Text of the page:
Global Warming Fosters High-Latitude Cooling?
Cohen, J., Foster, J., Barlow, M., Saito, K. and Jones, J. 2010. Winter 2009/10: a case study of an extreme Arctic Oscillation event. Geophysical Research Letters 37: 10.1029/2010GL044256.
So what's going on here?
Cohen et al. say that "whether the recent colder winters are a consequence of internal variability or a response to changes in boundary forcings resulting from climate change remains an open question." But like most scientists who love to resolve dilemmas, they go on to propose their answer to the puzzle, suggesting that "summer and autumn warming trends are concurrent with increases in high-latitude moisture and an increase in Eurasian snow cover, which dynamically induces large-scale wintertime cooling."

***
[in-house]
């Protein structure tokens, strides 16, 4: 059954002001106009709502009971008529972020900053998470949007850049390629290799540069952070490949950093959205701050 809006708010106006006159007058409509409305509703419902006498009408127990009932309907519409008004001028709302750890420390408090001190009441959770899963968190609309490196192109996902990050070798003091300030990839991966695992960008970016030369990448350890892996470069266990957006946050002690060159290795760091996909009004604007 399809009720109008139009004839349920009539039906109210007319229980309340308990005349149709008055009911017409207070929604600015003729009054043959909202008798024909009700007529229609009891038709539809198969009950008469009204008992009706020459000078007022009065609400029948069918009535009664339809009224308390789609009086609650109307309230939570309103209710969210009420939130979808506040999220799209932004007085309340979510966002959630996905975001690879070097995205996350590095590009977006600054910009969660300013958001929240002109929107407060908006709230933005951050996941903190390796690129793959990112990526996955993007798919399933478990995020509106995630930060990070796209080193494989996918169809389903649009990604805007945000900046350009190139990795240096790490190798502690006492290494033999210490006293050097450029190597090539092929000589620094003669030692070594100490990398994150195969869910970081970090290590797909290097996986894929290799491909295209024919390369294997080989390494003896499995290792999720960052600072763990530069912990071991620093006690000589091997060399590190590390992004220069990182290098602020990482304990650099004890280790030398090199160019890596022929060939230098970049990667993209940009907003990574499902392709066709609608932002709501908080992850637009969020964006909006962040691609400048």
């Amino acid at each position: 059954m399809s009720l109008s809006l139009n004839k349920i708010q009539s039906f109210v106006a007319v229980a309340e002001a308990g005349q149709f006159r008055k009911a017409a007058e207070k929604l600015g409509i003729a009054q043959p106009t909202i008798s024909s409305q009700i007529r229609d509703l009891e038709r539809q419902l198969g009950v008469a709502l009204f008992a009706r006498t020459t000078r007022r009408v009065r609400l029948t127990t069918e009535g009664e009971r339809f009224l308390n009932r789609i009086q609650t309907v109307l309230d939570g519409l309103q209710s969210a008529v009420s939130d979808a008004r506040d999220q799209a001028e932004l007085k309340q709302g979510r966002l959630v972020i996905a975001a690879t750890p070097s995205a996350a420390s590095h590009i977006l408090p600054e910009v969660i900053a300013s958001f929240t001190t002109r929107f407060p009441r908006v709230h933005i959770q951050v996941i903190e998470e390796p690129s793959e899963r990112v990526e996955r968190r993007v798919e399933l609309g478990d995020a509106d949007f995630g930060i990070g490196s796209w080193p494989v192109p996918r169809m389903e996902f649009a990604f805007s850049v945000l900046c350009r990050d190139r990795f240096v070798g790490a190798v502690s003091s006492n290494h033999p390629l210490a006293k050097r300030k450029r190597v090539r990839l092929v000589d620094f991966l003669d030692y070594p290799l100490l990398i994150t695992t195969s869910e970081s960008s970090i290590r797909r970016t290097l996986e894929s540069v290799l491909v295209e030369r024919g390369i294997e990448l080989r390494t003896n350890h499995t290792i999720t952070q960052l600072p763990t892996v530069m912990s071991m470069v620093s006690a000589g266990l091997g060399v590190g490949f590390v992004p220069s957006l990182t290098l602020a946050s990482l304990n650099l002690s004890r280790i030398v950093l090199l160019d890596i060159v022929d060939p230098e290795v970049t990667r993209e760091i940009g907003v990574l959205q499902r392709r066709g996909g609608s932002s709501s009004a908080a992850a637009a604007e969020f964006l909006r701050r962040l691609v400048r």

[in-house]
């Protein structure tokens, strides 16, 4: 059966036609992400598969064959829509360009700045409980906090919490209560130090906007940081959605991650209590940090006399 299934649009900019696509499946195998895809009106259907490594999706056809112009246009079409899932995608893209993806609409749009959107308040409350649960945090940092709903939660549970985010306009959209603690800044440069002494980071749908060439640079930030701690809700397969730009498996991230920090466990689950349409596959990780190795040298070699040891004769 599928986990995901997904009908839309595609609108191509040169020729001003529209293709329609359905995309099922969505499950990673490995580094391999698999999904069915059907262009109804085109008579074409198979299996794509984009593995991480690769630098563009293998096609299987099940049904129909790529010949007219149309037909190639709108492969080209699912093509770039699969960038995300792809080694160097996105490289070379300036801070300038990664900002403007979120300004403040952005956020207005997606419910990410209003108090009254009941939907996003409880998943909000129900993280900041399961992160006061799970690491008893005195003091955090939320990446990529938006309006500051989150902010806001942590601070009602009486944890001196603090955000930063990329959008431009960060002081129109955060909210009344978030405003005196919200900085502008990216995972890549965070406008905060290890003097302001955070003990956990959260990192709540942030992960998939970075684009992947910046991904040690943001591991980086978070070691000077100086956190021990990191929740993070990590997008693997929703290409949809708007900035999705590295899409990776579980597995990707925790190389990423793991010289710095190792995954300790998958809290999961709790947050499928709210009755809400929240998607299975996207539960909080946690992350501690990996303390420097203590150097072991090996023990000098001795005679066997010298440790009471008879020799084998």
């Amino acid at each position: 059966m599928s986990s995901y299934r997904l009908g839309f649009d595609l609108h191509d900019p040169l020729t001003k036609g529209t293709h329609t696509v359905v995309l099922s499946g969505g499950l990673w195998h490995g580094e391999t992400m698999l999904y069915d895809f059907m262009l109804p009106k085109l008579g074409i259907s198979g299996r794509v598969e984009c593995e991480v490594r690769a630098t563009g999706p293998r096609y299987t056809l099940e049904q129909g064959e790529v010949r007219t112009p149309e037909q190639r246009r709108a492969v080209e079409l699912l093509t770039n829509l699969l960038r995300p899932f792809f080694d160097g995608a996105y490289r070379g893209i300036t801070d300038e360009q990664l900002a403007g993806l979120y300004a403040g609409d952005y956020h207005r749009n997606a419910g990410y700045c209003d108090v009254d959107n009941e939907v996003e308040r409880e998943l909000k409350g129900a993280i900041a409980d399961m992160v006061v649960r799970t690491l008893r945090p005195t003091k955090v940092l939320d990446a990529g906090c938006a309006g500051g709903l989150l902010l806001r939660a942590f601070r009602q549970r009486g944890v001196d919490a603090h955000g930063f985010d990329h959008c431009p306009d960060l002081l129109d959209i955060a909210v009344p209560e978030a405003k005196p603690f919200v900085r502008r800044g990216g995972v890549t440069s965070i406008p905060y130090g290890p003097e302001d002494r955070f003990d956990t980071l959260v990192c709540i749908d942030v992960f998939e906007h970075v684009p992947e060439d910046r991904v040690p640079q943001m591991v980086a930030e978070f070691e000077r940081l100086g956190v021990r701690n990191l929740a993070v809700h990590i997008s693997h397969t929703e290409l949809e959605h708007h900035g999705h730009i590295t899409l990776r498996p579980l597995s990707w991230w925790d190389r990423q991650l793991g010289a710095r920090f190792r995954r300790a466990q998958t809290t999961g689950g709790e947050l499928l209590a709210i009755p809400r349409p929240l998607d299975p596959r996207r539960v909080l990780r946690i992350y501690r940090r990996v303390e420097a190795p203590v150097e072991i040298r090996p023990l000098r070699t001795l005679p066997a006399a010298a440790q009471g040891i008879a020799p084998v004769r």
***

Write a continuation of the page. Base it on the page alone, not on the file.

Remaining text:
But, again, who knows? The only thing that is certain, as Cohen et al. describe it, is that "traditional radiative greenhouse gas theory and coupled climate models forced by increasing greenhouse gases alone cannot account for this seasonal asymmetry." And so we have yet another reason why so many scientists are so skeptical about the ability of even the most sophisticated of today's climate models to adequately portray reality.
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